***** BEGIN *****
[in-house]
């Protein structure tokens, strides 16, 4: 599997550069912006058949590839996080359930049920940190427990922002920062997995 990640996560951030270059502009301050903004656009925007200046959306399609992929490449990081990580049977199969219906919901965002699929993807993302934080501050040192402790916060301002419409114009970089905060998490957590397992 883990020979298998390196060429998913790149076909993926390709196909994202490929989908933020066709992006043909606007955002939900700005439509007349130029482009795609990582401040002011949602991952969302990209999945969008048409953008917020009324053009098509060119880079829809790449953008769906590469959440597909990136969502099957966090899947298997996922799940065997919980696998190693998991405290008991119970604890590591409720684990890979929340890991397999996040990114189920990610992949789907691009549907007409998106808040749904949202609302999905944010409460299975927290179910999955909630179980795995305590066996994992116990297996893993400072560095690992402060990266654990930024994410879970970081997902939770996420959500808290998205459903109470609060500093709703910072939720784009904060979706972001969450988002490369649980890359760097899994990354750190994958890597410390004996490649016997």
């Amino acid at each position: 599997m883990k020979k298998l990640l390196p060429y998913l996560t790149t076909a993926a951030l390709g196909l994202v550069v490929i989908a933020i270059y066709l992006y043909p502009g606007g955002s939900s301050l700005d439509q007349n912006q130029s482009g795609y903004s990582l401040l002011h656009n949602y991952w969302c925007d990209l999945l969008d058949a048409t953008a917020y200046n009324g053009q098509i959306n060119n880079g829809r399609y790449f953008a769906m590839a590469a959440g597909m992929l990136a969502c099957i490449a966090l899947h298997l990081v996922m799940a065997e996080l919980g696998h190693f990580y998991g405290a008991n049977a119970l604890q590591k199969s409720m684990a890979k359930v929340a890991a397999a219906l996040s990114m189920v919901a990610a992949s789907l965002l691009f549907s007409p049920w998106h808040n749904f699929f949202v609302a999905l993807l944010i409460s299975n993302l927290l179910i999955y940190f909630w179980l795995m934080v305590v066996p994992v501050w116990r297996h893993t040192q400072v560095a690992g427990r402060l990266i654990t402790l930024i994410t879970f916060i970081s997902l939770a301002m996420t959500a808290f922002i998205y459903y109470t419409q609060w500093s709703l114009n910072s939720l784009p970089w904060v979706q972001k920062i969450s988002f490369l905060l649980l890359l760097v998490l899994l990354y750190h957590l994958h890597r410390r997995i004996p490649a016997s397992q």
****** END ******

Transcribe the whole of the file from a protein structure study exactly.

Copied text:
[in-house]
């Protein structure tokens, strides 16, 4: 599997550069912006058949590839996080359930049920940190427990922002920062997995 990640996560951030270059502009301050903004656009925007200046959306399609992929490449990081990580049977199969219906919901965002699929993807993302934080501050040192402790916060301002419409114009970089905060998490957590397992 883990020979298998390196060429998913790149076909993926390709196909994202490929989908933020066709992006043909606007955002939900700005439509007349130029482009795609990582401040002011949602991952969302990209999945969008048409953008917020009324053009098509060119880079829809790449953008769906590469959440597909990136969502099957966090899947298997996922799940065997919980696998190693998991405290008991119970604890590591409720684990890979929340890991397999996040990114189920990610992949789907691009549907007409998106808040749904949202609302999905944010409460299975927290179910999955909630179980795995305590066996994992116990297996893993400072560095690992402060990266654990930024994410879970970081997902939770996420959500808290998205459903109470609060500093709703910072939720784009904060979706972001969450988002490369649980890359760097899994990354750190994958890597410390004996490649016997």
């Amino acid at each position: 599997m883990k020979k298998l990640l390196p060429y998913l996560t790149t076909a993926a951030l390709g196909l994202v550069v490929i989908a933020i270059y066709l992006y043909p502009g606007g955002s939900s301050l700005d439509q007349n912006q130029s482009g795609y903004s990582l401040l002011h656009n949602y991952w969302c925007d990209l999945l969008d058949a048409t953008a917020y200046n009324g053009q098509i959306n060119n880079g829809r399609y790449f953008a769906m590839a590469a959440g597909m992929l990136a969502c099957i490449a966090l899947h298997l990081v996922m799940a065997e996080l919980g696998h190693f990580y998991g405290a008991n049977a119970l604890q590591k199969s409720m684990a890979k359930v929340a890991a397999a219906l996040s990114m189920v919901a990610a992949s789907l965002l691009f549907s007409p049920w998106h808040n749904f699929f949202v609302a999905l993807l944010i409460s299975n993302l927290l179910i999955y940190f909630w179980l795995m934080v305590v066996p994992v501050w116990r297996h893993t040192q400072v560095a690992g427990r402060l990266i654990t402790l930024i994410t879970f916060i970081s997902l939770a301002m996420t959500a808290f922002i998205y459903y109470t419409q609060w500093s709703l114009n910072s939720l784009p970089w904060v979706q972001k920062i969450s988002f490369l905060l649980l890359l760097v998490l899994l990354y750190h957590l994958h890597r410390r997995i004996p490649a016997s397992q």